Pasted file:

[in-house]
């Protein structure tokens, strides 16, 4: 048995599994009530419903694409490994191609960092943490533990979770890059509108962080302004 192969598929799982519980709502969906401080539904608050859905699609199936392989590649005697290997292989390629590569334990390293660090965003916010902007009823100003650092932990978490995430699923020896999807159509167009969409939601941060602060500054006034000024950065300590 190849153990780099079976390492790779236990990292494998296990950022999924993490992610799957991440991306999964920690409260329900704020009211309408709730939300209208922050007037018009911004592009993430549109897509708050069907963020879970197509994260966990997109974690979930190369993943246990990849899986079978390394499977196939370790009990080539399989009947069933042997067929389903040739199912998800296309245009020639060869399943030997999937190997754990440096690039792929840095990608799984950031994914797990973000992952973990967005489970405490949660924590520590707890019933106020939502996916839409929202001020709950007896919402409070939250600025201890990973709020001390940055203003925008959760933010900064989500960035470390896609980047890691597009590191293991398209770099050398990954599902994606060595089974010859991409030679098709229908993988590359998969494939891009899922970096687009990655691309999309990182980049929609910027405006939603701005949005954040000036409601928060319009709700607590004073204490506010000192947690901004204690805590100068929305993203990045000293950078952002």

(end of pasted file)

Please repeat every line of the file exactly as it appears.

[in-house]
């Protein structure tokens, strides 16, 4: 048995599994009530419903694409490994191609960092943490533990979770890059509108962080302004 192969598929799982519980709502969906401080539904608050859905699609199936392989590649005697290997292989390629590569334990390293660090965003916010902007009823100003650092932990978490995430699923020896999807159509167009969409939601941060602060500054006034000024950065300590 190849153990780099079976390492790779236990990292494998296990950022999924993490992610799957991440991306999964920690409260329900704020009211309408709730939300209208922050007037018009911004592009993430549109897509708050069907963020879970197509994260966990997109974690979930190369993943246990990849899986079978390394499977196939370790009990080539399989009947069933042997067929389903040739199912998800296309245009020639060869399943030997999937190997754990440096690039792929840095990608799984950031994914797990973000992952973990967005489970405490949660924590520590707890019933106020939502996916839409929202001020709950007896919402409070939250600025201890990973709020001390940055203003925008959760933010900064989500960035470390896609980047890691597009590191293991398209770099050398990954599902994606060595089974010859991409030679098709229908993988590359998969494939891009899922970096687009990655691309999309990182980049929609910027405006939603701005949005954040000036409601928060319009709700607590004073204490506010000192947690901004204690805590100068929305993203990045000293950078952002």